Margaret Sutherland

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Margaret Sutherland
Photo of Margaret Sutherland.jpg
Born(1897-11-20)20 November 1897
Adelaide, Australia
Died12 August 1984(1984-08-12) (aged 86)
Melbourne, Australia
Known forMusic Composition
Norman Arthur Albiston (m. 1927–1948)

Margaret Ada Sutherland AO OBE (20 November 1897 – 12 August 1984) was an Australian composer, among the best-known female musicians her country has produced.


Margaret Sutherland's father was George Sutherland, a journalist and writer and member of a prominent Scottish-Australian family. The painter Jane Sutherland was her aunt and the physicist and mathematician William Sutherland was her uncle. Her sister, Ruth Sutherland was a painter and writer.

Her first piano teacher was another aunt, Julia Sutherland (1861-1930), a pupil of Louis Pabst, a German émigré then considered to be Melbourne's leading piano teacher (himself a pupil of Anton Rubinstein, and Percy Grainger's first teacher).[1] A student of Edward Goll in Australia and of Sir Arnold Bax in London during the 1920s, Sutherland wrote pieces in almost all forms, but particularly concentrated on the genre of chamber music. Her major works include a symphony,[2] The Four Temperaments (orchestrated by Robert W. Hughes in 1964), concertos for various instruments (including violin), a symphonic poem entitled Haunted Hills (1953), and the chamber opera The Young Kabbarli (1964; libretto by Maie Casey). A severe stroke in 1969 ended her composing career.

Despite the emphasis on non-vocal works in her total output, one of Margaret Sutherland's most recognised pieces is "In the Dim Counties" (1936) for voice and piano accompaniment from Five Songs. Sutherland sets her music to the poetry of Shaw Neilson, considered a ‘"pastoral" lyric poet’ from Australia whose verse has ‘simplicity of form and restraint of utterance’. Sutherland captures this through sharp rhythms, light instrumentation and ‘even musical balance’. Five Songs has been recorded by numerous Australian female artists such as Helen Noonan.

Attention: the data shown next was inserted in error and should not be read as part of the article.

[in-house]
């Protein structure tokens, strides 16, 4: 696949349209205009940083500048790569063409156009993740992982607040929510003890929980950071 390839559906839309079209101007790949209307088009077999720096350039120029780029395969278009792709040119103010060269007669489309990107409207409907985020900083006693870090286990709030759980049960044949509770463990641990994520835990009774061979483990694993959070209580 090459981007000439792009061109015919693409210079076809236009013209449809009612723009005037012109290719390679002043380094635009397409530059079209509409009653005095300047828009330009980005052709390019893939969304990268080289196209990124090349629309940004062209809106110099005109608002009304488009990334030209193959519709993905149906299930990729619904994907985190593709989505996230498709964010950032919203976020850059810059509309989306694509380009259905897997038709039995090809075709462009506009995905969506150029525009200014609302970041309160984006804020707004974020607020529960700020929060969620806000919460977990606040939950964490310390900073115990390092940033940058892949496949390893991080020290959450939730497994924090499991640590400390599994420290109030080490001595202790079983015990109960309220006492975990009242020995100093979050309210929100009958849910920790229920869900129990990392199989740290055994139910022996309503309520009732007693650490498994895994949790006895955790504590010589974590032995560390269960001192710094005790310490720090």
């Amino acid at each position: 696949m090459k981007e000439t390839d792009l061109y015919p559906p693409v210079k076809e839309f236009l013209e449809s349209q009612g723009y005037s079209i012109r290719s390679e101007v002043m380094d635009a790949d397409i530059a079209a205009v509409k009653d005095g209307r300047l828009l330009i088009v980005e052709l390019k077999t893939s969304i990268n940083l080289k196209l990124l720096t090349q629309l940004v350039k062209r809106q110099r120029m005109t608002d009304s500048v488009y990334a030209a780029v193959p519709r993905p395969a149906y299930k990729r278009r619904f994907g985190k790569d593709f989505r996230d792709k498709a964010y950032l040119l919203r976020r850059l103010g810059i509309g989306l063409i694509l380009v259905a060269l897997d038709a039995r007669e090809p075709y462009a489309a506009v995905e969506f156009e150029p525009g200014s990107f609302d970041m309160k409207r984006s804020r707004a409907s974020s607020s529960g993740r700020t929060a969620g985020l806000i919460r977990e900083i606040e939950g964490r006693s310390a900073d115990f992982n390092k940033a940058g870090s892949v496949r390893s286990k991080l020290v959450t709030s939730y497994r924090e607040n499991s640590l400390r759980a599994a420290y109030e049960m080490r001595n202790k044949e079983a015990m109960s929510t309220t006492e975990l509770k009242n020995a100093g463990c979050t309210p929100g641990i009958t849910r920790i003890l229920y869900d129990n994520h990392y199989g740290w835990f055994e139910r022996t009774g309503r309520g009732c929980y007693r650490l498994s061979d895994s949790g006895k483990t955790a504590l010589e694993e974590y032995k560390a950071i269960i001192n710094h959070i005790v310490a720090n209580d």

Personal life[edit]

In 1927 Margaret Sutherland married a Melbourne physician and psychiatrist, Norman Arthur Albiston.[3] They had a son (Mark, 1928) and a daughter (Jennifer, 1930, who predeceased her mother).[1][4] The marriage did not last, and they divorced in 1948. Although Norman was a music lover, he believed that a woman aspiring to be a composer was an indicator of mental derangement,[5] and at one time he discussed his wife's mental state with Felix Werder.[4]


The University of Melbourne conferred an honorary doctorate of music on Margaret Sutherland in 1969.[3]

She was appointed an Officer of the Order of the British Empire (OBE) in the 1970 Queen's Birthday Honours.[6] She was awarded the Queen Elizabeth II Silver Jubilee Medal in 1977.[3] She was appointed an Officer of the Order of Australia in the 1981 Queen's Birthday Honours.[7]

Works not mentioned above[edit]

  • 6 Australian Songs
  • Extension
  • Four Blake Songs
  • Two Chorale Preludes – Jesu, meine Freude
  • Six songs to poems of Judith Wright
  • Suite on a Theme by Purcell
  • Concertino for Piano and Orchestra
  • Quartet in G minor, and two other string quartets
  • 6 Preludes for piano
  • Clarinet Sonata
  • Concerto for Strings
  • Contrasts, for 2 violins
  • Discussion, for string quartet
  • Violin Concerto
  • The World and the Child, for soprano voice and string trio
  • Chiaroscuro I, II


  1. ^ a b Chérie Watters-Cowan, Margaret Sutherland: Experiences as a music student, teacher and performer[permanent dead link]. Retrieved 14 March 2016
  2. ^ "The Australian Symphony in the 1950s" (PDF). Retrieved 27 June 2010.[permanent dead link]
  3. ^ a b c Australian Dictionary of Biography: Margaret Sutherland. Retrieved 14 March 2016
  4. ^ a b Susan Hawthorne, Renate Klein, Australia for Women: Travel and Culture. Retrieved 14 March 2016
  5. ^ John Carmody, "Songs of praise", Sydney Morning Herald, 16 June 2012. Retrieved 14 March 2016
  6. ^ It's an Honour: OBE. Retrieved 14 March 2016
  7. ^ It's an Honour: AO. Retrieved 14 March 2016
  • David Symons (1997). "The music of Margaret Sutherland". Currency Press, Sydney.
  • Cliff Hanna quoted in David Symons, The Music of Margaret Sutherland (Sydney: Currency Press, 1997), 47; David Symons The Music of Margaret Sutherland (Sydney: Currency Press, 1997), 47. Symons does not state when Hanna made this comment.
  • Thérèse Radic, ‘Margaret Sutherland (1897-1984)’, liner notes to Helen Noonan, Woman's Song: Songs by Australian Woman Composers, Newmarket Music, NEW 1042.2, c. 1994.

External links[edit]